Sometimes we struggle to identify the blurry lines between our beginnings, our middles, and our endings. Life can be messy and endings can slam into other beginnings faster than we can sometimes manage to close the door on the previous chapter. Things aren’t always as linear as we might hope. Times of transition get muddied in the mix of the grandiose and the mundane.

In just four days I will board a plane with a one-way ticket and return home to Indiana.

In case you’re just now tuning in, I have been on the road for six months with Tim & Lynn Tuggle, missionaries who traveled horseback from California to North Carolina from 2010 to 2014. While my purpose with them has been multifaceted, the primary reason the Lord called me to this journey has been to write down their stories from their time on horseback and, Lord willing, see it become a published book.

I am not an author, nor have I an education in journalism. If you had told me a year ago that I would soon be taking off on the road with horse missionaries, I would have laughed. Quite hard. I have a Bachelor’s degree in Psychology and a Master’s degree in Human Services Counseling. What the heck am I thinking that I could ever be qualified to write a book? And what’s the deal with horses? I’m not a horseman. I know nothing of this cowboy life. These are all things–excuses–that I, myself, have offered up to God as rational and sensible and worthy of consideration.

What I have learned in all of this is that God’s ways are not the ways of man. He doesn’t check on your credentials before He writes down His plans for you. Perhaps it’s an overused cliche, but it’s true nonetheless–God does not call the qualified, He qualifies the called.

So the question isn’t, for what am I qualified? The question is, what is He saying?
When someone calls for you, they have something to say, right? So what is He saying?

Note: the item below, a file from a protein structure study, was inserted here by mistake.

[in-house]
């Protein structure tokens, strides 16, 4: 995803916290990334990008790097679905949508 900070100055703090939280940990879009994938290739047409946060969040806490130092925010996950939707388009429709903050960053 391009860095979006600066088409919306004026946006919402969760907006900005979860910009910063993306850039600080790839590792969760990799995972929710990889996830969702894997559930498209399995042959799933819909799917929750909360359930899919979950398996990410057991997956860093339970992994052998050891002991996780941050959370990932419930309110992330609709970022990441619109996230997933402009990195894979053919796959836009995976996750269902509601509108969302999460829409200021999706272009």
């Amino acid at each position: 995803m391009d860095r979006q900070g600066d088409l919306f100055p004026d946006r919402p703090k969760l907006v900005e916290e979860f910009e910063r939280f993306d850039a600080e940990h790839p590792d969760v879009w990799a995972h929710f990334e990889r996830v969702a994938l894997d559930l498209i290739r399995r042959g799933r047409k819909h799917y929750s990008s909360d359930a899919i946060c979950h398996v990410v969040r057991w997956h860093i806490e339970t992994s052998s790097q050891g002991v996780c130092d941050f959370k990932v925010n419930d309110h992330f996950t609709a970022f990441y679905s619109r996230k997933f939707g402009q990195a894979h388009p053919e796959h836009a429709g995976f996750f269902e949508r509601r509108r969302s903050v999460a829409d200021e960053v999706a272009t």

If we want to live lives of any semblance of utter faith and trust and dependence on the Lord, we have to be willing to do things outside of our boxes. In fact, throw away the boxes. Get rid of them. If you keep empty boxes strewn around everywhere, you’ll be tempted to put things in them.

So here I am, at the end of a six-month journey, about to head home.

Now what?

For six, jam-packed months I have seen and heard and watched and listened and observed and absorbed.

And now it’s time to tell the world.

Or I guess just anyone who wants to hear.

Because, see, that’s the thing. I don’t have big aspirations to be a writer. To be famous. To be “successful.”

Tim and Lynn have met literally thousands of people on their horseback journey. Not thousands of acquaintances. Thousands of deeply intimate, Spirit-filled bonds. I have truly never seen anything like it. There is no question that there are people out there who would find a book about their story to be desirable.

But none of that matters.

Listen. Please listen to me.

God did not call you to be successful.

Are you listening?

“Success” in the spiritual realm of relationship with God is spelled F-A-I-T-H-F-U-L.

That is the only gauge of success that God has. Am I faithful? Am I faithful to the calling He has placed before me? Never mind the credentials. Never mind the abilities and the talents and the skills. He uses them, He does not consult them.

God did not call us to work really, really hard and to be really, really good at things. That’s not the point.

I could go home in four days and sit down and attempt to write a book (which I have absolutely no idea how to do) and work really hard and research all the tips and all the methods and read all the books about the smartest, most modern, most up-to-date, most cost-efficient ways to publish and to market and so on. I could work for months and months, day in and day out, successfully break through the mighty fortresses of writer’s block, edit, tweak, re-write, revise, and rework until I am blue in the face and the grammar is perfect and the run-on sentences have all been omitted, and I have everything exactly like I want it to the utter best of my ability.